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Upgrade Taipei's Status

PRESIDENT Clinton is expected soon to modestly upgrade Taiwan's diplomatic status in Washington. Such a move would inject a note of common sense into United States relations with Taiwan.

Since Taiwan's ouster from the United Nations in October 1971, and since the US shifted its diplomatic recognition of China to Beijing in 1979, Washington's relations with the island have been conducted under increasingly Byzantine rules. Those rules, as well as a 1982 agreement with China to reduce arms sales to Taiwan, didn't prevent the US from selling nearly $6 billion worth of F-16 fighters to Taipei in 1992. Nor did they prevent the US from exporting some $16.25 billion of goods, vs. $8.7 billion to mainland China, last year. Yet the rules do lead to absurdities such as a refusal to allow Taiwan's president to leave his plane or spend the night during a refueling stop in Hawaii on a trip from Taiwan to Central America.

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Some details of the new policy are still being worked out. In general, however, the changes will make it easier for US and Taiwanese officials to visit each other's countries and for Taiwanese officials to meet with their US counterparts in federal buildings.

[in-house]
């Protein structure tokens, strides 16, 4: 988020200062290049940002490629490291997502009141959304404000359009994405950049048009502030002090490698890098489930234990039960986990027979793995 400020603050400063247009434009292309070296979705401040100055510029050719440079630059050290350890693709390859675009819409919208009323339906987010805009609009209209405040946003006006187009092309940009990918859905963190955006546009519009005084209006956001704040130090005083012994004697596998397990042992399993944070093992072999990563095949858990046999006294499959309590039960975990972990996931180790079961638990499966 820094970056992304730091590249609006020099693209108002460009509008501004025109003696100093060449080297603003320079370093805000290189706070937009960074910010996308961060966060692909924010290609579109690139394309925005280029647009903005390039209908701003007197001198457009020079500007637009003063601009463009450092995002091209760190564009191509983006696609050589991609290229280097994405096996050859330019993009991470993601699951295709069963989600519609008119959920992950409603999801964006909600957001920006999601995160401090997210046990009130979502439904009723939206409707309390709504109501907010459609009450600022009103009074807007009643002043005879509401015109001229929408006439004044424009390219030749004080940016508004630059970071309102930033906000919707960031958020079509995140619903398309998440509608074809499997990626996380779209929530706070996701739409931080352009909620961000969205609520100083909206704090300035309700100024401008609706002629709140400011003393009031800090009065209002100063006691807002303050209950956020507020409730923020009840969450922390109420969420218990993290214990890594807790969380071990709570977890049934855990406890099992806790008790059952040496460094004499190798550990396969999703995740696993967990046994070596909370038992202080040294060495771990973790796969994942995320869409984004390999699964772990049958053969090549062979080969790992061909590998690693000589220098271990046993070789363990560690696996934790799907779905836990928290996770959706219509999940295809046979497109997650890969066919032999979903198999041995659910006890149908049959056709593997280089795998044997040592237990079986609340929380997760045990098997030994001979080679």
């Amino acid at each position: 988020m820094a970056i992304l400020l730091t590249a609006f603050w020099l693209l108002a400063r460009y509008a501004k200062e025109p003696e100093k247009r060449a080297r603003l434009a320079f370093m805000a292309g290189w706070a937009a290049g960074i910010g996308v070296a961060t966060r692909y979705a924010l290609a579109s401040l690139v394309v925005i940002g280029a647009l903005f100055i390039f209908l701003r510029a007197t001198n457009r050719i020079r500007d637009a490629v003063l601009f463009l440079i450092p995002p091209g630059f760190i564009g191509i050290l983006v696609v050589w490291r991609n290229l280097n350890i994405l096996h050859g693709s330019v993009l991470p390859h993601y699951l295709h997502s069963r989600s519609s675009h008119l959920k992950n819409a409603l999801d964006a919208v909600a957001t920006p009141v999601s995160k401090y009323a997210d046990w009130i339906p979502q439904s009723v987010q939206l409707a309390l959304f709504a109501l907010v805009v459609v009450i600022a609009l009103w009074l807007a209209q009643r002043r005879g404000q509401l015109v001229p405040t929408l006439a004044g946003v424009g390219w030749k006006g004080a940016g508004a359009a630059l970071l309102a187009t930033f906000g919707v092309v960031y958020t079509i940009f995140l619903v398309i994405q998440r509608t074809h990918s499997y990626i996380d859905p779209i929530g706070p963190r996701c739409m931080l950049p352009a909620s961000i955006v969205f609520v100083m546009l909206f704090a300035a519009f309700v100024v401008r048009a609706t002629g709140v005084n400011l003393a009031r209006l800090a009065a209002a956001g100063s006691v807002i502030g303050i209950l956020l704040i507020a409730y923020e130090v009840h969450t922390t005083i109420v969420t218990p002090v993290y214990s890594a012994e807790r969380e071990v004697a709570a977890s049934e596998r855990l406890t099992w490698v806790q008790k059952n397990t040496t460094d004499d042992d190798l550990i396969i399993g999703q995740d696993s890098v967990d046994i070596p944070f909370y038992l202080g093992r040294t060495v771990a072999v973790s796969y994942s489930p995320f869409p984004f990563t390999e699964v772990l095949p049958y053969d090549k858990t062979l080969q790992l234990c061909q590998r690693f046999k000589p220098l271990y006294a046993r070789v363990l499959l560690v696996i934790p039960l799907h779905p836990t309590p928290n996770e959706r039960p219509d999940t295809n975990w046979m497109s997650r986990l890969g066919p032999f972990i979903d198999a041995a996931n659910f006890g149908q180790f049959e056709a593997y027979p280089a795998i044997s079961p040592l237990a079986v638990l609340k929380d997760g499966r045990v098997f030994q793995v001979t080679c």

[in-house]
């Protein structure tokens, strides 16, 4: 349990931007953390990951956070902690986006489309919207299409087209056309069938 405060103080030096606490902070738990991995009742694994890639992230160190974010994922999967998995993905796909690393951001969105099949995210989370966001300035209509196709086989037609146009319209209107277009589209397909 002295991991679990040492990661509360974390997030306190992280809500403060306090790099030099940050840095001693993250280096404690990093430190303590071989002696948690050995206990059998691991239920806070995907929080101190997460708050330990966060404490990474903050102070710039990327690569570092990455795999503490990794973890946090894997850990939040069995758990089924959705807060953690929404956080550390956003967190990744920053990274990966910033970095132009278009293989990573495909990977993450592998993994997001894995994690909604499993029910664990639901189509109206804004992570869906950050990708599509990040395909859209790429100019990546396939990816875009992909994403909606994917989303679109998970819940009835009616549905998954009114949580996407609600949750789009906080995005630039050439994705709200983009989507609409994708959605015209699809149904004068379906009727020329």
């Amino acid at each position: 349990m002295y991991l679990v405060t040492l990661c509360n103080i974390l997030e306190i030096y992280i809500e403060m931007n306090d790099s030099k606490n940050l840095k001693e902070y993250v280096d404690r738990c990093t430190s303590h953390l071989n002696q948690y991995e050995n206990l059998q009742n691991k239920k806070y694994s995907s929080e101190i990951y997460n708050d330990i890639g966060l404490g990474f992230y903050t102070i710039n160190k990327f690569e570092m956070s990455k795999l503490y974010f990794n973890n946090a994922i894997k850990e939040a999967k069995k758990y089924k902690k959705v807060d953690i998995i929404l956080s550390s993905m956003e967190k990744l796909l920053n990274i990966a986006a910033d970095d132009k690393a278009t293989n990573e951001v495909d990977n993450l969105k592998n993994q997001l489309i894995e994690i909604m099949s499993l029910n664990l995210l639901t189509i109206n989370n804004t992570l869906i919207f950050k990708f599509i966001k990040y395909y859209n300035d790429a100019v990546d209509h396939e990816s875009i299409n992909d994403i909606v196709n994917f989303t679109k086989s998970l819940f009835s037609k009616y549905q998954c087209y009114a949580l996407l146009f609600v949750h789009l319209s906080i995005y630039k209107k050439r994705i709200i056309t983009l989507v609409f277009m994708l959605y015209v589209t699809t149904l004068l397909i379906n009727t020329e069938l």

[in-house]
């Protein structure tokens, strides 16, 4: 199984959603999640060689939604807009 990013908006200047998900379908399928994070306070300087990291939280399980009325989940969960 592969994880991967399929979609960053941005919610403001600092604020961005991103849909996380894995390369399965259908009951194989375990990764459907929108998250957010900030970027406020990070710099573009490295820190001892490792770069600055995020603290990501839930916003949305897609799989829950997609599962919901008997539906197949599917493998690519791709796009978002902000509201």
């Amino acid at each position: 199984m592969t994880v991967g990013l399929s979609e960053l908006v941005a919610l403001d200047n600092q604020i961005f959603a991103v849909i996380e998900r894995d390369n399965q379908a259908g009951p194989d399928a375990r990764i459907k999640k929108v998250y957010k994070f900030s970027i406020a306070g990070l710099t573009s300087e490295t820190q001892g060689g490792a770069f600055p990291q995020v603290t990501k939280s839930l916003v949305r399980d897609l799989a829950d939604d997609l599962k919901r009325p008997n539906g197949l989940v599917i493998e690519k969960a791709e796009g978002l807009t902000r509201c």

The change comes in a context of gradually thawing political relations and growing trade links between Taipei and Beijing. Representatives of semiofficial organizations from each side (China officially views Taiwan as a breakaway province) signed agreements last week dealing with hijackers and illegal immigration. The negotiator from the mainland was Tang Shubei, vice chairman of the semiofficial organization set up to handle cross-straits issues. He was the highest-ranking official so far to hold talks with his Taiwanese counterparts.

Taiwan is viewed as one of the region's ``tiger'' economies and is undergoing political liberalization after years of one-party rule. While the US is right to defer questions of Taiwan's sovereignty to Bejing and Taipei, relegating Taiwan to the diplomatic back door is a relic that needs to be shed.

China has not renounced the use of force as it pursues the goal of bringing Taiwan under Bejing's control. Moreover, Beijing is concerned about the increasing numbers of Taiwanese who favor independence. The shift in Washington's approach should serve notice that while the US supports a peaceful process for resolving issues between the island and the mainland, it views Taiwan as too important a regional player to write off.

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